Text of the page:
A study of almost 5,000 older adults living in four U.S. communities showed that more than half of those with heart failure had a little-understood form of the disorder that doctors know little about treating, report researchers in this week's American Journal of Cardiology.
"Our study suggests that a large proportion of older adults with heart failure have a recently recognized, little-understood form of the disorder, and that it's especially common among women," said Dalane W. Kitzman, M.D., associate professor of cardiology at Wake Forest University Baptist Medical Center (WFUBMC) and the study's main author. "The implications to public health are enormous." Doctors previously believed that most heart failure was a weakening of the heart muscle that kept it from pumping enough blood (systolic heart failure). In recent years, however, a second form has been recognized: the heart can empty normally, but the main pumping chamber doesn't fill with enough blood (diastolic heart failure). The result is the same - the body does not get enough oxygen-rich blood for its needs. The most common symptom is shortness of breath.
This was the first large, community-based study of heart failure among older adults. It was conducted by researchers from WFUBMC as well as the University of California at Irvine, St. Francis Hospital in Roslyn, New York, the University of Washington at Seattle, the University of Massachusetts Medical Center, the University of Vermont in Burlington and the University of Arizona at Tuscon.
"For years, we focused on systolic heart failure as though it was the only kind that existed," said Kitzman. "Now, through our study and others, we're realizing that diastolic failure may be the more common form among older adults, especially women." The researchers studied 4,842 participants who were 66 and older. Of those, 425 (8.8 percent) had a confirmed history of congestive heart failure. To determine each person's type of heart failure, ultrasound technology was used to measure the percentage of blood the heart emptied with each beat. A normal heart can pump 50 percent or more of its volume with each beat.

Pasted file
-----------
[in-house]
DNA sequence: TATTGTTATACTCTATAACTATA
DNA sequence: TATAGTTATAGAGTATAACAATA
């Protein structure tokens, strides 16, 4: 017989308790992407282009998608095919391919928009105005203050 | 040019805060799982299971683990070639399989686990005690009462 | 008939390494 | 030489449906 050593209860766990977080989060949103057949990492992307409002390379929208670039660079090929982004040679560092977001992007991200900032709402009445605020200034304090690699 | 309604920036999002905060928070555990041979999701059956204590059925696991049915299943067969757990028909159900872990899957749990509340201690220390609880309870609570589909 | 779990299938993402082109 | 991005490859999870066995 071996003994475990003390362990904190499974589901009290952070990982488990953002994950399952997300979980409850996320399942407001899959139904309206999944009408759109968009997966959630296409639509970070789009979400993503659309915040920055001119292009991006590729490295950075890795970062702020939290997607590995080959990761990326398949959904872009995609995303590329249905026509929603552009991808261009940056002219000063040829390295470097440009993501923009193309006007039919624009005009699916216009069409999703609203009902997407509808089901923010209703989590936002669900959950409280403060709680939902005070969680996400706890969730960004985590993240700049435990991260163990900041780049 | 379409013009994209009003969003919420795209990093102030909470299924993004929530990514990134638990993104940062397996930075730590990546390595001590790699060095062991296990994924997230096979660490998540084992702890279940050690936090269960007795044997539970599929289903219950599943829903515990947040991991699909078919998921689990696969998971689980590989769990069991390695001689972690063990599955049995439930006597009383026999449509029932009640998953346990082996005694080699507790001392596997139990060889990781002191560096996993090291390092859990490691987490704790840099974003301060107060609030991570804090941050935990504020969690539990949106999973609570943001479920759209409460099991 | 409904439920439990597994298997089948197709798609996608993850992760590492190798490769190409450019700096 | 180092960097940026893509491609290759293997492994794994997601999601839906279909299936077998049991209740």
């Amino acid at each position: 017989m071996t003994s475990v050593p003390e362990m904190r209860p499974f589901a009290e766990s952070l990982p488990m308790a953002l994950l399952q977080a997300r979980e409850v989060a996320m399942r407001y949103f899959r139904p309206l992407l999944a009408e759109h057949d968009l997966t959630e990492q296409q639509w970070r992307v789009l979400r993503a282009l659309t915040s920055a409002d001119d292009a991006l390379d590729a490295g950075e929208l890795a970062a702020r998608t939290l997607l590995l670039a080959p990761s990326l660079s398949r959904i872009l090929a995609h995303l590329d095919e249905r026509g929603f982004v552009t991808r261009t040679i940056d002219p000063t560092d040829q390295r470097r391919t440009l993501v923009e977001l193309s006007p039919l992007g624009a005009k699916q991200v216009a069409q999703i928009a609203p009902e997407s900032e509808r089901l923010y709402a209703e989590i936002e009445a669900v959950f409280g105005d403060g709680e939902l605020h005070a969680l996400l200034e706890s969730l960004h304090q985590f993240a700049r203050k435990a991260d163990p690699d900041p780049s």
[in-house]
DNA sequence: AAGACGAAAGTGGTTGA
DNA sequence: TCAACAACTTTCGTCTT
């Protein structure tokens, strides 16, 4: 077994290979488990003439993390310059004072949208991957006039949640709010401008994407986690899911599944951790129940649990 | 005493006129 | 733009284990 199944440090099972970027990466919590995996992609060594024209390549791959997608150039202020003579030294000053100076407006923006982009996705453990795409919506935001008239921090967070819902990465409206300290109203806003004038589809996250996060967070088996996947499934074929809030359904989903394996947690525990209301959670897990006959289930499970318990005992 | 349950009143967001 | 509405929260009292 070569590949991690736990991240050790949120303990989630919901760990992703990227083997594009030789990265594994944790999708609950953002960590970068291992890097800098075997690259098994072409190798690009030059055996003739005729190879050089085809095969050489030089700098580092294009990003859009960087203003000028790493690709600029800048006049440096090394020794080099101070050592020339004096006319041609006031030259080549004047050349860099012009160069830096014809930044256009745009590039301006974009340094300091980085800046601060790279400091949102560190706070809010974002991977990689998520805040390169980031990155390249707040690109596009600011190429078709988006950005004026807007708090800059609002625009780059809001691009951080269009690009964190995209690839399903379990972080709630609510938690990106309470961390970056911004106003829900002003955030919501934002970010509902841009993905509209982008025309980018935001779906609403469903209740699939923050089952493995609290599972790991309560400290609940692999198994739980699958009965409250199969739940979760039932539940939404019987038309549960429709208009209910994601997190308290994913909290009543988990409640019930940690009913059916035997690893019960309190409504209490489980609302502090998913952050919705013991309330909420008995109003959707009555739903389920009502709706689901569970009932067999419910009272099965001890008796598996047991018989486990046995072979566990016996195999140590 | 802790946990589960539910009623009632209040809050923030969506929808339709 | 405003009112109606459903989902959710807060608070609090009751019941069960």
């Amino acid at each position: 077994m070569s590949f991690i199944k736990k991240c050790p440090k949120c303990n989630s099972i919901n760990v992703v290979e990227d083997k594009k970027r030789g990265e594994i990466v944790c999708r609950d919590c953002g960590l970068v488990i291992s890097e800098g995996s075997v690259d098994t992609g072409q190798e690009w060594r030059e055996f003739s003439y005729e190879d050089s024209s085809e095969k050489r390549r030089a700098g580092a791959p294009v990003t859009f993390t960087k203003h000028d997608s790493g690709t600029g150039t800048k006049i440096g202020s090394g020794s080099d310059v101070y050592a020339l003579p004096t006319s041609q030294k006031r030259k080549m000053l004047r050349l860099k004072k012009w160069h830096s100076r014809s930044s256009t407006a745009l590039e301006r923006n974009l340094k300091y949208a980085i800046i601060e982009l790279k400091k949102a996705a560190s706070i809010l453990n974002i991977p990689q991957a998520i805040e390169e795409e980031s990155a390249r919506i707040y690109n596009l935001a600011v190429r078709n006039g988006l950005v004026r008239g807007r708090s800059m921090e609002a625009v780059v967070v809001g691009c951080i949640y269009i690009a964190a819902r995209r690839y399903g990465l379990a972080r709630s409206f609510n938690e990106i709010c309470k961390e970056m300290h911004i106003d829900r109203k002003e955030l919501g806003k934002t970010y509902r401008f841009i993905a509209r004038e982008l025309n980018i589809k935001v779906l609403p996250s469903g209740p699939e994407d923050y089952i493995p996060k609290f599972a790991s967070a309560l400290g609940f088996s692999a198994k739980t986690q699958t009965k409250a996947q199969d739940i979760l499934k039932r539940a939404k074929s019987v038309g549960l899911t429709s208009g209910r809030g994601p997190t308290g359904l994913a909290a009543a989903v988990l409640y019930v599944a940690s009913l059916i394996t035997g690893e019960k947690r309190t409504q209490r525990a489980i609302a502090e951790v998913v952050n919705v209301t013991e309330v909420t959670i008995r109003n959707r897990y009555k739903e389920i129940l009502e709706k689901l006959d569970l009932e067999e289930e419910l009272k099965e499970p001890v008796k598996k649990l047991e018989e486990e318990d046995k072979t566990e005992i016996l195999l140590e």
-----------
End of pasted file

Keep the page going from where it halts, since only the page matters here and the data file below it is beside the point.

The study found that more than half (55 percent) of participants with congestive heart failure had normal emptying and could be diagnosed with diastolic dysfunction - the second type of heart failure. Among women with heart failure, 67 percent had diastolic failure, compared to 42 percent of men.
"The majority of older adults did not have the type of heart failure that has been well-researched for the past 30 years," said Kitzman. "Instead, they had a type that we don't fully understand its cause, how it progresses or how to best treat it. The implications are enormous considering that heart failure is the number one cause of hospitalization for people age 65 and older in the United States."
The research was part of the large multi-center Cardiovascular Health Study of cardiovascular disease risk in the elderly. Sponsored by the National Heart, Lung and Blood Institute, the study followed residents in four communities (Forsyth County, N.C., Sacramento County, Calif., Allegheny County, Penn., and Washington County, Md.) for 10 years. In the United States, about 5 million people have heart failure and an additional 550,000 are diagnosed with it annually. It is one of the largest health problems in the developed world. The standard treatments for systolic heart failure include water pills, blood thinners and medications that cause the blood vessels to widen or increase the force of the heart's contractions. Researchers are currently evaluating the best treatments for diastolic heart failure. WFUBMC is conducting five studies to evaluate several drugs (angiotensin-converting-enzyme inhibitors and angiotensin receptor blockers) and exercise as treatments for the disorder.
The above post is reprinted from materials provided by Wake Forest University Baptist Medical Center. Note: Materials may be edited for content and length.
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